When Service and Profit Counts

\"ServiceLast month Dick Friedman shared some ideas on how to ensure sales operations and customer satisfaction. Distributors know that operations is the key to profitability.  This can relate to managing what sales is allowed to order to ensure they don\’t inadvertently decrease organizational margin on selected margins to making sure that pickers pick what they are supposed to and orders are accurately delivered to customers thereby ensuring satisfaction AND eliminating rework (restocking).
This month Dick shares a few more tips to help improve customer service and maintain, or improve, profitability (while also better managing your inventory:

Part one of this series described two distributor problems that prevent CL/SCM (customer logistics  supply chain management) from being successful. This follow-up article describes two more warehouse and inventory problems to avoid.

Very High Productivity Hurt Customers

 A distributor was experiencing a high rate of miss-picks, all of which were being reported by angry customers who received the wrong products and/or quantities of correct products. Sales were down slightly, but head count was not. The warehouse was arranged by velocity, so productivity was very high – if no one counted the time spent putting away the wrong products that were returned, and the time spent picking and packing the right products to replace those returns.

An investigation determined that about 10% of the products being put away were not put in the slots designated for them; they were being put in adjacent slots meant for very similar products. Most pickers assumed that all products in a slot belonged in that slot, and so did not verify that all boxes were the right ones. Some pickers spot checked while picking, and made sure to get the right boxes – but did not inform the warehouse manager of the problems they were finding and correcting. The people doing the packing compared the number of boxes picked to the data on the pick list, but did not verify that all boxes were the right ones; boxes of very similar items looked the same.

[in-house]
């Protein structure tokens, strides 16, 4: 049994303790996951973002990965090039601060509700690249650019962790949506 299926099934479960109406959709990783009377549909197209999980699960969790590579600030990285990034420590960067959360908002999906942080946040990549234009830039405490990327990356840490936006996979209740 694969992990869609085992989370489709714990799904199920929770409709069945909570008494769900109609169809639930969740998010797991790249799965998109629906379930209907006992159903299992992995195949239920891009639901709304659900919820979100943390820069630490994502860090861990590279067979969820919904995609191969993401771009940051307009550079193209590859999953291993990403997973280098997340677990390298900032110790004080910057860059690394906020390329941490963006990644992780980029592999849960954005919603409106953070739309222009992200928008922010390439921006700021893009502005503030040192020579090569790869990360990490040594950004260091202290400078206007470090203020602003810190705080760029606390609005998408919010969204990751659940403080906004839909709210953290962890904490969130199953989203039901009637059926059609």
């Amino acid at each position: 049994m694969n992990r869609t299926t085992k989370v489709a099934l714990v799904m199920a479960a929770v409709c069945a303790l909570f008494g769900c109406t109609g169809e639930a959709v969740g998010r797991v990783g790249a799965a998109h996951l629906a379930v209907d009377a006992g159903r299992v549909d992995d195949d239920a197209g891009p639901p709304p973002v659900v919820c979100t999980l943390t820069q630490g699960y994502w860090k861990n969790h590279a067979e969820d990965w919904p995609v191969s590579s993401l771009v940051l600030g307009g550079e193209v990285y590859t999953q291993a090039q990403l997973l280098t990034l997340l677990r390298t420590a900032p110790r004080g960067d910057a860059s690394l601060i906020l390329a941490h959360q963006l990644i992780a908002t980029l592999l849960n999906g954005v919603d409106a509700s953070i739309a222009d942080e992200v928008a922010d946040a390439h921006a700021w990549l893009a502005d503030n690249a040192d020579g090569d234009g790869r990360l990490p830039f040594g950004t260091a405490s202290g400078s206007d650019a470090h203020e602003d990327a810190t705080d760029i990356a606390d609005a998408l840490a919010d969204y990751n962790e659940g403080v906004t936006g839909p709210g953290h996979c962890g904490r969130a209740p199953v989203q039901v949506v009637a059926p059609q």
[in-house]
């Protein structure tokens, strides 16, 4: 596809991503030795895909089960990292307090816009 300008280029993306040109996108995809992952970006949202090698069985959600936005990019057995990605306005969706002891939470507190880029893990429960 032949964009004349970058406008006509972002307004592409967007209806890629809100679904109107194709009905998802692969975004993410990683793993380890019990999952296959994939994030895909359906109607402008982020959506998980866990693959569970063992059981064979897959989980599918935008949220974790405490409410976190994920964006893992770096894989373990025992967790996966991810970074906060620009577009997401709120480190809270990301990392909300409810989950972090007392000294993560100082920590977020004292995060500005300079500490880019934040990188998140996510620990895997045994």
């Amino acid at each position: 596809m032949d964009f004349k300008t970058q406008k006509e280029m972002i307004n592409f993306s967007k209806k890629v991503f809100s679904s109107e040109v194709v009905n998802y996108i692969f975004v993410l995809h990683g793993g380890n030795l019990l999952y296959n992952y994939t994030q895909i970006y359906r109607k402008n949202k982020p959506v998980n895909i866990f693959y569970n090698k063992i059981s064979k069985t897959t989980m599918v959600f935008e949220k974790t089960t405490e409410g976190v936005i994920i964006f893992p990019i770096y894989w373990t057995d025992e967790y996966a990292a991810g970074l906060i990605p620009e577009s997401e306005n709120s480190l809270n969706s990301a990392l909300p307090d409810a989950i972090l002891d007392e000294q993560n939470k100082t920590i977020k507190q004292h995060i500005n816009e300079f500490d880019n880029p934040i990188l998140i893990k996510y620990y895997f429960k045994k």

TIP – Store similar products at least three slots away from each other.  Have pickers record (on the pick list) incorrect storage locations that they find, and have packers spot check boxes and record (on the pick list) mistakes they find. The warehouse manager should scan all pick tickets for information about mistakes, and track those mistakes over time.  Distributors who implement these recommendations can attain warehouse accuracy of 99% or more. (and if need to, incent / recognize the pickers to record the incorrect storage locations.  You’re trying to change behavior and increase accountability.  Short-term rewards can drive the behavior you want.)

A Lower Cost That Wasn’t  A very large customer order was taken, and was supposed to be filled by placing a PO and requesting the factory to ship it direct to the customer. But the sales rep recognized that the unit purchase cost was so low that he/she asked someone in purchasing to increase the quantity of the purchase and bring it into the warehouse. The extra quantity would be kept in stock, and the remainder shipped to the customer. (and you wonder why inventory increases!)

When the PO was received and the data was entered into the ERP system, the system stored a new last cost and recomputed a new average cost. If pricing is based on average cost or last cost, the system would compute new, lower, prices for these products, even though most of what will be sold to other customers was in stock prior to the receipt of the very large quantity, and is in stock at higher costs. True gross margins would be less than that shown on profitability reports.

TIP – Establish a policy for sales and purchasing personnel that orders that are supposed to be direct-ship cannot be changed to come in-house without approval from top management (or someone) who understands optimizing profitability and can arrange for adjustments to system data so that costs remain accurate.

Dick Friedman has been helping electrical distributors prevent inventory shortages and warehouse mistakes that lose sales and customers; and helping select ERP, E-commerce and WMS systems, while avoiding the problems and pitfalls. He can be reached at 847 256-1410 for a FREE consultation. Or visit www.GenBusCon.com  for more information.  And ask, or email, him for his latest distributor guide, \”\”The Distributors Guide To Surviving Amazon Business While Thriving\”.

As business for many starts to improve, inevitably processes get ignored in the \”heat of the battle\”, everyone becomes too busy and while revenue grows, net profitability may not and customer complaints (or defections) increase.  Keeping focused on your operations will ensure top line and bottom line growth.

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